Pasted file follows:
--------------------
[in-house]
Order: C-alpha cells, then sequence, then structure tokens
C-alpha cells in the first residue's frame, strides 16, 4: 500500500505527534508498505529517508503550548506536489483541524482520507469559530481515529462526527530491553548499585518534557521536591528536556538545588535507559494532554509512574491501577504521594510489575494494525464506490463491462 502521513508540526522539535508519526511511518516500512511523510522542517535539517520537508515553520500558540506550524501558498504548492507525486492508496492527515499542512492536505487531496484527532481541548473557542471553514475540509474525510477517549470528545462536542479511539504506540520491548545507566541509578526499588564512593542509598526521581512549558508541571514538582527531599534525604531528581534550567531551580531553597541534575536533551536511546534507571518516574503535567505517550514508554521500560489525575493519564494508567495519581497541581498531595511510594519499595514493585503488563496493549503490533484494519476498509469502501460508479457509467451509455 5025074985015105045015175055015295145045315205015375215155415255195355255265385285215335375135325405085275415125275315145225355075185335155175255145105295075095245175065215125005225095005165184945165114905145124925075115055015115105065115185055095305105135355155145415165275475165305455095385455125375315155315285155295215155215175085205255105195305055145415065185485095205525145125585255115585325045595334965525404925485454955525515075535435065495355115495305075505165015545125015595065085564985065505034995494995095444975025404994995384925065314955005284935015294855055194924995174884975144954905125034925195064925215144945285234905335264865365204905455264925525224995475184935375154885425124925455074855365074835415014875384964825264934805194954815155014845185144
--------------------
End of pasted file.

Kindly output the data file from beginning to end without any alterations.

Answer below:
[in-house]
Order: C-alpha cells, then sequence, then structure tokens
C-alpha cells in the first residue's frame, strides 16, 4: 500500500505527534508498505529517508503550548506536489483541524482520507469559530481515529462526527530491553548499585518534557521536591528536556538545588535507559494532554509512574491501577504521594510489575494494525464506490463491462 502521513508540526522539535508519526511511518516500512511523510522542517535539517520537508515553520500558540506550524501558498504548492507525486492508496492527515499542512492536505487531496484527532481541548473557542471553514475540509474525510477517549470528545462536542479511539504506540520491548545507566541509578526499588564512593542509598526521581512549558508541571514538582527531599534525604531528581534550567531551580531553597541534575536533551536511546534507571518516574503535567505517550514508554521500560489525575493519564494508567495519581497541581498531595511510594519499595514493585503488563496493549503490533484494519476498509469502501460508479457509467451509455 5025074985015105045015175055015295145045315205015375215155415255195355255265385285215335375135325405085275415125275315145225355075185335155175255145105295075095245175065215125005225095005165184945165114905145124925075115055015115105065115185055095305105135355155145415165275475165305455095385455125375315155315285155295215155215175085205255105195305055145415065185485095205525145125585255115585325045595334965525404925485454955525515075535435065495355115495305075505165015545125015595065085564985065505034995494995095444975025404994995384925065314955005284935015294855055194924995174884975144954905125034925195064925215144945285234905335264865365204905455264925525224995475184935375154885425124925455074855365074835415014875384964825264934805194954815155014845185144